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5 Tips to Shorten Your Laundry Routine to 20 Min a Day

Laundry Routine Tips

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Laundry often feels never-ending. The second you get a handle on your clothes and get everything washed and put away, the cycle begins again. Before you know it, you have a laundry monster: a mountain of laundry that eats away at your desire to ever do laundry again.

Can you tell I’m speaking from experience? My laundry monster used to make me dream about throwing away all the dirty clothes and just starting over. But I held out hope that with a few changes to my routine, I could get through our family’s laundry without the crisis. 

Once I focused on getting our laundry routine under control, a few small changes made a huge difference. If you’re in the same boat, here are five tips to keep your laundry responsibilities manageable all week long.

Tip #1:  Do some laundry every day.

 

Laundry becomes especially overwhelming when you know your dirty clothes will take all day to get through. Instead of churning through load after load, do a little laundry every day. While the laundry runs, you can keep going about your day, so you may not even notice the interruption. 

My rule of thumb is one load, which only takes about 15–20 minutes of my time. If you only have to gather, transfer, fold, and put away a single load every day, it feels manageable. Plus, one load a day adds up to seven loads a week, which covers (or mostly covers) laundry duty for most families. It’s much easier when you spread it out!

Tip #2: Stock clean baskets and dirty baskets.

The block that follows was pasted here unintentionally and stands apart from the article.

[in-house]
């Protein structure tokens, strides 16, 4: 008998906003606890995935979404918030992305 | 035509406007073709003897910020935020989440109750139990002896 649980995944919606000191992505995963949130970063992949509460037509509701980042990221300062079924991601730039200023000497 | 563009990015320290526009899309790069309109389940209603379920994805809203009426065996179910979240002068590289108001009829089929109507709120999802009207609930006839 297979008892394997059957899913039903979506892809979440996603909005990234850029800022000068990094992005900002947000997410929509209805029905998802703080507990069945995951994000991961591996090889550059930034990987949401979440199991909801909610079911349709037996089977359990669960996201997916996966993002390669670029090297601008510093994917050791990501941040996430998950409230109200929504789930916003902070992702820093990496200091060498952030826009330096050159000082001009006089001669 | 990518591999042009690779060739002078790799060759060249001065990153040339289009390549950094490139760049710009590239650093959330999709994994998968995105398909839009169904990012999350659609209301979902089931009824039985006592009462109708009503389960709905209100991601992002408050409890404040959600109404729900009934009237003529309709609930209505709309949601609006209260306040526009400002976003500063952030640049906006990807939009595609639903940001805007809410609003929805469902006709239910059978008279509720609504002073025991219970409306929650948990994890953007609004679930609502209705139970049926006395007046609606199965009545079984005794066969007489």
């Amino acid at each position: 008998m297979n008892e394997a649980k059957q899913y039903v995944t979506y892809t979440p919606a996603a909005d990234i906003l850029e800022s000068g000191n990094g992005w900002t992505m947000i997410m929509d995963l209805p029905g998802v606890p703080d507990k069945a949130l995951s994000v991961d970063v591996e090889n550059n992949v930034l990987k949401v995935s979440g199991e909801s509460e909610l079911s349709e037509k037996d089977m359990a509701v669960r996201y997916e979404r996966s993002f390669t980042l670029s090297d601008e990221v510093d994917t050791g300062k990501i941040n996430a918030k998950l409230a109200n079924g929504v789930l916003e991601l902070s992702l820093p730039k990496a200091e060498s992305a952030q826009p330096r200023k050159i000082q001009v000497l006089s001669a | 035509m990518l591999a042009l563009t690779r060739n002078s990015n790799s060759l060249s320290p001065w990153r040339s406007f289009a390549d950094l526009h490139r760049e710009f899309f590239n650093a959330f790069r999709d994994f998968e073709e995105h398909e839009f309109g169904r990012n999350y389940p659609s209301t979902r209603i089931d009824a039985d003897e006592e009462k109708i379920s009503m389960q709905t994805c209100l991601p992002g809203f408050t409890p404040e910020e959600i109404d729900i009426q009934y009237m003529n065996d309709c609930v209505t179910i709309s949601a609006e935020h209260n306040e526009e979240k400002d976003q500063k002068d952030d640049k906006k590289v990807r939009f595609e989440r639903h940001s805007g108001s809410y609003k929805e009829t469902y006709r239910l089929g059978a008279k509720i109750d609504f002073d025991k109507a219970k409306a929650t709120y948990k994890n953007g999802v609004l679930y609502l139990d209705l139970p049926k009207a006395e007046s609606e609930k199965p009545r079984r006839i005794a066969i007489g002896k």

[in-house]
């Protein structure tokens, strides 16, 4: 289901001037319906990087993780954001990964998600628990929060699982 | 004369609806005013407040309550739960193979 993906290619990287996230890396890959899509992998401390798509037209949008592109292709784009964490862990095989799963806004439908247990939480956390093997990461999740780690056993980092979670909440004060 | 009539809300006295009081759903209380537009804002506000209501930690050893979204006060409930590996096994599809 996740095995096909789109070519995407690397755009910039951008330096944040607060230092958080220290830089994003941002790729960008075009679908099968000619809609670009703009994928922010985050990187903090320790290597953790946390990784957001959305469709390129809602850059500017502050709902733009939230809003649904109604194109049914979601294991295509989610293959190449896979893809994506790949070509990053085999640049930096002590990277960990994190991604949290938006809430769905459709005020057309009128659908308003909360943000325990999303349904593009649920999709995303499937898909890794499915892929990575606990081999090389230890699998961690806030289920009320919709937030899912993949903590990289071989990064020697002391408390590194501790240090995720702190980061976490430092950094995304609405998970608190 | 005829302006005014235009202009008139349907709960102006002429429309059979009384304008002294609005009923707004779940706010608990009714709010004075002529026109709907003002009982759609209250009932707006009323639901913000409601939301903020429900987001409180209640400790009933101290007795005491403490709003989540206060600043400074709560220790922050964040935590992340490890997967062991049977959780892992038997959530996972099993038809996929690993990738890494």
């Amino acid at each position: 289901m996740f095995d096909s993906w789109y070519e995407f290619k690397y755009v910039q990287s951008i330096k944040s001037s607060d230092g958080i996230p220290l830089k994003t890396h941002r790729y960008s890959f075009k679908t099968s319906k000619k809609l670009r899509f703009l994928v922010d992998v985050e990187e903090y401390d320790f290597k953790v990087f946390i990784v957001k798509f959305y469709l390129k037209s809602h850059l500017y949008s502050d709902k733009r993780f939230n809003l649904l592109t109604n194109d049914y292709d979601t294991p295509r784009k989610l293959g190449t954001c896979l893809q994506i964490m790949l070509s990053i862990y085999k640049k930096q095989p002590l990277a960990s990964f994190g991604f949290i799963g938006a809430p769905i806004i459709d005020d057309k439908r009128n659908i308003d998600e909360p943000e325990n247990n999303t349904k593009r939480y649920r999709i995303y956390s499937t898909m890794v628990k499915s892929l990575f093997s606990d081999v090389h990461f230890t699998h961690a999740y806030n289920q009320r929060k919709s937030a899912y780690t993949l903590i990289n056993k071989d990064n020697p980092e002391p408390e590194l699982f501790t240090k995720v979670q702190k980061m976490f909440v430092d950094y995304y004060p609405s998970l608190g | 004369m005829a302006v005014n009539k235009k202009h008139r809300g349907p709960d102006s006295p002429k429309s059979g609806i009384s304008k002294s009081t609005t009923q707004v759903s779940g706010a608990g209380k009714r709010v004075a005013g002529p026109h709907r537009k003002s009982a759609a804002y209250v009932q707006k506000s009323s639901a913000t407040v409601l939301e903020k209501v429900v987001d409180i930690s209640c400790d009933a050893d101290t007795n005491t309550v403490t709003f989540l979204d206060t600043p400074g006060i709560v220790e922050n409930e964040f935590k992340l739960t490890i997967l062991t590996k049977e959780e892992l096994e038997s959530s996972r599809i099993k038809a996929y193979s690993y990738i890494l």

For as long as I can remember, I was pulling clothes out of one basket, washing the dirty items inside, and then dumping them back into the same basket. This was inefficient (I couldn’t put away clean clothes unless all the dirty clothes were done) and ineffective (the clean clothes went straight back into a dirty basket).  

Unless you are really diligent about cleaning out your laundry baskets, this is not a great plan. Now, we have dirty baskets and another set of clean baskets to eliminate both problems at the source. I can fold and put away clean clothes while there’s still a dirty pile to work through, and my clean baskets are actually clean. Win, win!

Tip #3:  A clean basket for every person.

 

Speaking of clean baskets, in my new laundry routine, each family member has their own clean basket. Before, when we had clean laundry, I would dump everything into one basket and then sort it. The problem? I was always working with a giant pile of clothes, and my single basket wasn’t actually usable until all the laundry was folded.

Now, as I pull each item out, I sort each person’s clothes into their own basket. That way, the baskets are nice and organized until we’re ready to put the clothes away. I’m lucky to have shelves that fit each basket in my laundry room (a true luxury!), but if you don’t have a similar setup, you can also lay items flat in the baskets and then stack them until they’re ready to put away.

Tip #4:  Simplify your sorting.

 

This tip starts before your laundry load ever starts. I have small children (ages six and under), so I needed a clear system to make it easier for everyone to sort and put away their own clothes. Here’s what I came up with. 

First, I always purchase clothes as an outfit—I try to pick neutral bottoms that can go with a variety of tops. Then, I fold the coordinating pants/shorts/skirts inside of the top. This helps cut down on clothes storage space and time picking out clothes in the morning.  All my kids have to do is pull out a pre-planned, matching outfit and put it on.

Also, if you have kids in similar sizes and same gender, buy undergarments and socks in sets they can separate by theme. For example, instead of checking every tag for sizes, I might buy only Minnie Mouse undergarments and socks for my six-year-old and My Little Pony for my 4-year-old. This makes it possible for my kids to recognize and sort their own items, saving me time when I’m the one sorting. 

Tip #5:  Enlist the kids to help.